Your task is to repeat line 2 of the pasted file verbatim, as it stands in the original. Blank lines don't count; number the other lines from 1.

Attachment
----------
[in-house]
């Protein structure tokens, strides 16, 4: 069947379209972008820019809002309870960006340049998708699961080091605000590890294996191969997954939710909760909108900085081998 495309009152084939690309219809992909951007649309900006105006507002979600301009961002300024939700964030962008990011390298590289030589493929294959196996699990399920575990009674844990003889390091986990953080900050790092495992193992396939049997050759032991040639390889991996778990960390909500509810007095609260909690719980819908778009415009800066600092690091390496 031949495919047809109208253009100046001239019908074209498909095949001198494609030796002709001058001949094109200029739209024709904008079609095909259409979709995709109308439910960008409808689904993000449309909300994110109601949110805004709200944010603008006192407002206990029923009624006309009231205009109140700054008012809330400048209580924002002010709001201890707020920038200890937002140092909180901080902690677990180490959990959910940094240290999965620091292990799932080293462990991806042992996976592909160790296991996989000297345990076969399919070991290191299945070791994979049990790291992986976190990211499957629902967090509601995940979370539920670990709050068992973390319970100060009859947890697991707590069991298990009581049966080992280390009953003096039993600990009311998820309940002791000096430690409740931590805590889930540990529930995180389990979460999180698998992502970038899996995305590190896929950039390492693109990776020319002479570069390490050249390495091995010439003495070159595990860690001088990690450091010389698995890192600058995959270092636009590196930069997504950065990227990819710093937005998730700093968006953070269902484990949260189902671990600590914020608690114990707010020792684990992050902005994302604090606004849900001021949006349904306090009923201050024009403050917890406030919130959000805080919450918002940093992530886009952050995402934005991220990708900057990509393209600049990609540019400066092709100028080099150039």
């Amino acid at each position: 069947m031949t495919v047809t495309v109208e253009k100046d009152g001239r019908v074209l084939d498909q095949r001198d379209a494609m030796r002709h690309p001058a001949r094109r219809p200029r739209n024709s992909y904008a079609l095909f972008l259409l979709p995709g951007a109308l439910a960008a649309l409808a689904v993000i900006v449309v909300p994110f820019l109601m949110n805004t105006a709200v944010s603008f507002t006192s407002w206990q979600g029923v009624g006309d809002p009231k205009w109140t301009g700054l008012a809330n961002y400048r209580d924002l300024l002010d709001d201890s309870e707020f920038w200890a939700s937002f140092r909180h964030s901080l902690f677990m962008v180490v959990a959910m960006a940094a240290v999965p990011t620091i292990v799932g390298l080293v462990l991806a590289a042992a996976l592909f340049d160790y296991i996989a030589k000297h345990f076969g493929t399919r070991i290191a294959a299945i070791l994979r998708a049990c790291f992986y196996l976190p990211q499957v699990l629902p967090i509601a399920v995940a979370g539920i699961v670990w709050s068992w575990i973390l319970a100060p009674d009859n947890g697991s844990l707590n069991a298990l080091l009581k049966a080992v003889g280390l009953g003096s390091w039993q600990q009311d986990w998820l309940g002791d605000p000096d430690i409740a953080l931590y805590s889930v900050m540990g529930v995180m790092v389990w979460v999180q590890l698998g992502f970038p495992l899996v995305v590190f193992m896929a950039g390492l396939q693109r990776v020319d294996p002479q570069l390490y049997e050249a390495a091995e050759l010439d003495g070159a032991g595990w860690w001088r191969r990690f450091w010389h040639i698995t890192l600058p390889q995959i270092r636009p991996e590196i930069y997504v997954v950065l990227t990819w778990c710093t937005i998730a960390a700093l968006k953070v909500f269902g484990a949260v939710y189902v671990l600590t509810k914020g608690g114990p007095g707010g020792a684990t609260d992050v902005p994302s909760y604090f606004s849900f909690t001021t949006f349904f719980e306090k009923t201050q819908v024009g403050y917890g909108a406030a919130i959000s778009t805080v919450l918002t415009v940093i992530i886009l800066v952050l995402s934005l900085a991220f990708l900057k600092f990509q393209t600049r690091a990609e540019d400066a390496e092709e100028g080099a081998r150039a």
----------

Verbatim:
């Protein structure tokens, strides 16, 4: 069947379209972008820019809002309870960006340049998708699961080091605000590890294996191969997954939710909760909108900085081998 495309009152084939690309219809992909951007649309900006105006507002979600301009961002300024939700964030962008990011390298590289030589493929294959196996699990399920575990009674844990003889390091986990953080900050790092495992193992396939049997050759032991040639390889991996778990960390909500509810007095609260909690719980819908778009415009800066600092690091390496 031949495919047809109208253009100046001239019908074209498909095949001198494609030796002709001058001949094109200029739209024709904008079609095909259409979709995709109308439910960008409808689904993000449309909300994110109601949110805004709200944010603008006192407002206990029923009624006309009231205009109140700054008012809330400048209580924002002010709001201890707020920038200890937002140092909180901080902690677990180490959990959910940094240290999965620091292990799932080293462990991806042992996976592909160790296991996989000297345990076969399919070991290191299945070791994979049990790291992986976190990211499957629902967090509601995940979370539920670990709050068992973390319970100060009859947890697991707590069991298990009581049966080992280390009953003096039993600990009311998820309940002791000096430690409740931590805590889930540990529930995180389990979460999180698998992502970038899996995305590190896929950039390492693109990776020319002479570069390490050249390495091995010439003495070159595990860690001088990690450091010389698995890192600058995959270092636009590196930069997504950065990227990819710093937005998730700093968006953070269902484990949260189902671990600590914020608690114990707010020792684990992050902005994302604090606004849900001021949006349904306090009923201050024009403050917890406030919130959000805080919450918002940093992530886009952050995402934005991220990708900057990509393209600049990609540019400066092709100028080099150039």